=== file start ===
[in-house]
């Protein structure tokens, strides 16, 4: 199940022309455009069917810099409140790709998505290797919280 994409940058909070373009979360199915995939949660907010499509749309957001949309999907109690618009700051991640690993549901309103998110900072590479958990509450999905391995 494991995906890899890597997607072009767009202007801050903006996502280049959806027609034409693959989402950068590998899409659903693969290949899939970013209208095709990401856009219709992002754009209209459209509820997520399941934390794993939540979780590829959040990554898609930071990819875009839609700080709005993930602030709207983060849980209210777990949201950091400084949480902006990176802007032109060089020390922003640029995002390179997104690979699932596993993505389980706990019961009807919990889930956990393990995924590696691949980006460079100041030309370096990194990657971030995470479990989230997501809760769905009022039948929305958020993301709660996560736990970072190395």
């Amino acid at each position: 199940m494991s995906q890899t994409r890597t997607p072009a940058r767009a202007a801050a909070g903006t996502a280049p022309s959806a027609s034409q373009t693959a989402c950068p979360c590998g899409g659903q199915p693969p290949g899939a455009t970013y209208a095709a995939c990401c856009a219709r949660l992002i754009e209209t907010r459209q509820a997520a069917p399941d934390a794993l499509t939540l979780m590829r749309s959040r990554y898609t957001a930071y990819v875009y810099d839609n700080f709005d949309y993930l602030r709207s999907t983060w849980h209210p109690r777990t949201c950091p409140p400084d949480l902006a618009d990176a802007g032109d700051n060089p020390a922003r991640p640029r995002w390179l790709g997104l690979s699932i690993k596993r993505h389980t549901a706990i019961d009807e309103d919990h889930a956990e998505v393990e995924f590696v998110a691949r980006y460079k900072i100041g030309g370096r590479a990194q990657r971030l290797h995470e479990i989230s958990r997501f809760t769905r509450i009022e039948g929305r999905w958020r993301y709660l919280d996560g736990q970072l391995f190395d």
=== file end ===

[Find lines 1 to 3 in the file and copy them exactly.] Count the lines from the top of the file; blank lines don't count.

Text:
[in-house]
């Protein structure tokens, strides 16, 4: 199940022309455009069917810099409140790709998505290797919280 994409940058909070373009979360199915995939949660907010499509749309957001949309999907109690618009700051991640690993549901309103998110900072590479958990509450999905391995 494991995906890899890597997607072009767009202007801050903006996502280049959806027609034409693959989402950068590998899409659903693969290949899939970013209208095709990401856009219709992002754009209209459209509820997520399941934390794993939540979780590829959040990554898609930071990819875009839609700080709005993930602030709207983060849980209210777990949201950091400084949480902006990176802007032109060089020390922003640029995002390179997104690979699932596993993505389980706990019961009807919990889930956990393990995924590696691949980006460079100041030309370096990194990657971030995470479990989230997501809760769905009022039948929305958020993301709660996560736990970072190395």
């Amino acid at each position: 199940m494991s995906q890899t994409r890597t997607p072009a940058r767009a202007a801050a909070g903006t996502a280049p022309s959806a027609s034409q373009t693959a989402c950068p979360c590998g899409g659903q199915p693969p290949g899939a455009t970013y209208a095709a995939c990401c856009a219709r949660l992002i754009e209209t907010r459209q509820a997520a069917p399941d934390a794993l499509t939540l979780m590829r749309s959040r990554y898609t957001a930071y990819v875009y810099d839609n700080f709005d949309y993930l602030r709207s999907t983060w849980h209210p109690r777990t949201c950091p409140p400084d949480l902006a618009d990176a802007g032109d700051n060089p020390a922003r991640p640029r995002w390179l790709g997104l690979s699932i690993k596993r993505h389980t549901a706990i019961d009807e309103d919990h889930a956990e998505v393990e995924f590696v998110a691949r980006y460079k900072i100041g030309g370096r590479a990194q990657r971030l290797h995470e479990i989230s958990r997501f809760t769905r509450i009022e039948g929305r999905w958020r993301y709660l919280d996560g736990q970072l391995f190395d």